Identifying mistakes in designers' basic assumptions is a first step to a healthier, more sustainable built environment.
Institutions face a fierce opposition between living campus environments that look old-fashioned, and contemporary architectural expressions, which do not contribute to emotional and physical wellbeing.
In Charlottesville, Virginia, 12-acre linear park incorporates stormwater systems into community spaces that allow for new development.
The project inverts the usual relationship between car and human in land development.
The three-block Chicago street design creates a plaza-like feel by raising the street and eliminating raised curbs.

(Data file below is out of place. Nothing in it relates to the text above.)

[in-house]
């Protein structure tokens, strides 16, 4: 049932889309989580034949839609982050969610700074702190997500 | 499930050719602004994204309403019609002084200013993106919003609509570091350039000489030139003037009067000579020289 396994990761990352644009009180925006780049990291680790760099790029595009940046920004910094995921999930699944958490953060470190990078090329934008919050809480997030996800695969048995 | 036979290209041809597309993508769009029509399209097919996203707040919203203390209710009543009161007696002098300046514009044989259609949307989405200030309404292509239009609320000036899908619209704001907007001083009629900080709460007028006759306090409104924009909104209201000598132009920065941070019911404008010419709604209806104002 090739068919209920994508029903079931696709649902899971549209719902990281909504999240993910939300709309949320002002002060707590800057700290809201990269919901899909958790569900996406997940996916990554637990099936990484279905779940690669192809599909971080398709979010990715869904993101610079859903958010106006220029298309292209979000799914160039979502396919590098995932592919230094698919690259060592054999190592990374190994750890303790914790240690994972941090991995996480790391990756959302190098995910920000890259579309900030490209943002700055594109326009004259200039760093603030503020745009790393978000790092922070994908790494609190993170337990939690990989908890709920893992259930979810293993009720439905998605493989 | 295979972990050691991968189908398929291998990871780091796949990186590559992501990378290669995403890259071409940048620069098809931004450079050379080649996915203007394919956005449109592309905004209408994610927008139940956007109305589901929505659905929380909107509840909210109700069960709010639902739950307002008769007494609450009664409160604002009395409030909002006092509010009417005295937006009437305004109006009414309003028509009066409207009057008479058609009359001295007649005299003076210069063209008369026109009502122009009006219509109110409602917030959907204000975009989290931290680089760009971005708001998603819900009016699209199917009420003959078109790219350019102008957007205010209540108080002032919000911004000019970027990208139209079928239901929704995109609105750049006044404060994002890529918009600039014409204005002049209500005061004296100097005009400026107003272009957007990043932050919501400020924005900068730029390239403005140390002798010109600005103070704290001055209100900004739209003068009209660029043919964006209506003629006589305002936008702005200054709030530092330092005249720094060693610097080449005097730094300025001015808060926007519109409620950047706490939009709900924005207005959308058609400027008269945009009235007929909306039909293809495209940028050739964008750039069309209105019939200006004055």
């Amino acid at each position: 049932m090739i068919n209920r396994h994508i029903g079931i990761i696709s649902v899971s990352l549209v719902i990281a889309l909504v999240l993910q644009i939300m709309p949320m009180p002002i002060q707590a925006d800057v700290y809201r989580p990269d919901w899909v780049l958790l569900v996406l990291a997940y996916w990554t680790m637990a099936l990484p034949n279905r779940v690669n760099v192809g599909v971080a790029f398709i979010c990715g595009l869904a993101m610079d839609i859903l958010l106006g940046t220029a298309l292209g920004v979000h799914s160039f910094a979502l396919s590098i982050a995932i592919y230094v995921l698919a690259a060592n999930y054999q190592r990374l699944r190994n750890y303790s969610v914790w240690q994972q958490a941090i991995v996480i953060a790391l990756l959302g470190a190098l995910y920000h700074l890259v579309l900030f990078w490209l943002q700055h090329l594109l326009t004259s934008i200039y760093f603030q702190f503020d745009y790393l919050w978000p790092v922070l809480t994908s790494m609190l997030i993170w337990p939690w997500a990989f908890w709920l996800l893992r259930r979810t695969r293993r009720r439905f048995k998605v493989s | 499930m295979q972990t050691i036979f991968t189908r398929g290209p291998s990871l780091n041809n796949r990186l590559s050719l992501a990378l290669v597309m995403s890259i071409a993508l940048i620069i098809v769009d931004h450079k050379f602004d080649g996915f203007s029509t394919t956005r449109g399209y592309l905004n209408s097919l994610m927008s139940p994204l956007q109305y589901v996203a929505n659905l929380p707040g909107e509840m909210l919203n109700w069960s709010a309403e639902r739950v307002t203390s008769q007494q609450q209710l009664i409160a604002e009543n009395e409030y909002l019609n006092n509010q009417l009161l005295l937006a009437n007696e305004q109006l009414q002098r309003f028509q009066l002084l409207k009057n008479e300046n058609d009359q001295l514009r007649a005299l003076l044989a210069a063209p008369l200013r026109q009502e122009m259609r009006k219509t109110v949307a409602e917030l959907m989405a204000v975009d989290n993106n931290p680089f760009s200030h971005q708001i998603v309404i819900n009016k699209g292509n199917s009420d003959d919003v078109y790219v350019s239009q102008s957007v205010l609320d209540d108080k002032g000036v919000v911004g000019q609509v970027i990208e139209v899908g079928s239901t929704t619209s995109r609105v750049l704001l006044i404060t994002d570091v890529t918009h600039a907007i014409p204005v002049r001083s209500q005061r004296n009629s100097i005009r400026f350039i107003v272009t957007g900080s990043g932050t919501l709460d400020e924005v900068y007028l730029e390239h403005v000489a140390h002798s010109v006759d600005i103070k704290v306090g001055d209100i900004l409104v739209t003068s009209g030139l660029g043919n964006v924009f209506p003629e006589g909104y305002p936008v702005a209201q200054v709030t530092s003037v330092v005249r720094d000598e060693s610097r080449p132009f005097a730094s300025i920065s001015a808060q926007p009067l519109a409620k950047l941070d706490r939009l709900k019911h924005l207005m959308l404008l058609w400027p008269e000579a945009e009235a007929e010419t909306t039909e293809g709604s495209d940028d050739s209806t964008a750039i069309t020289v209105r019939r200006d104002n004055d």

A recent UConn relocation from a leafy suburban campus to downtown Hartford, Connecticut, follows wider urban trends.
Most funding should go to small projects in a living city. Instead, funding is often skewed toward large projects.
A transit-accessible infill development includes a variety of housing types geared to improving the economics of urban living.
Tregunnel Hill in Cornwall, England, proves that the principles used in Prince Charles's Poundbury are replicable.
A revolutionary method of direct human responses to imagined forms, performed on the actual site, reveals a vast amount of useful design information not otherwise available.
Crosstown Concourse reused a massive blight in the midst of disinvested Memphis neighborhoods.
Author’s note: This is the third in a series of ten essays that present innovative techniques for designing and repairing a corporate or university campus. These tools combine New Urbanist principles with Alexandrian design methods. Traditional...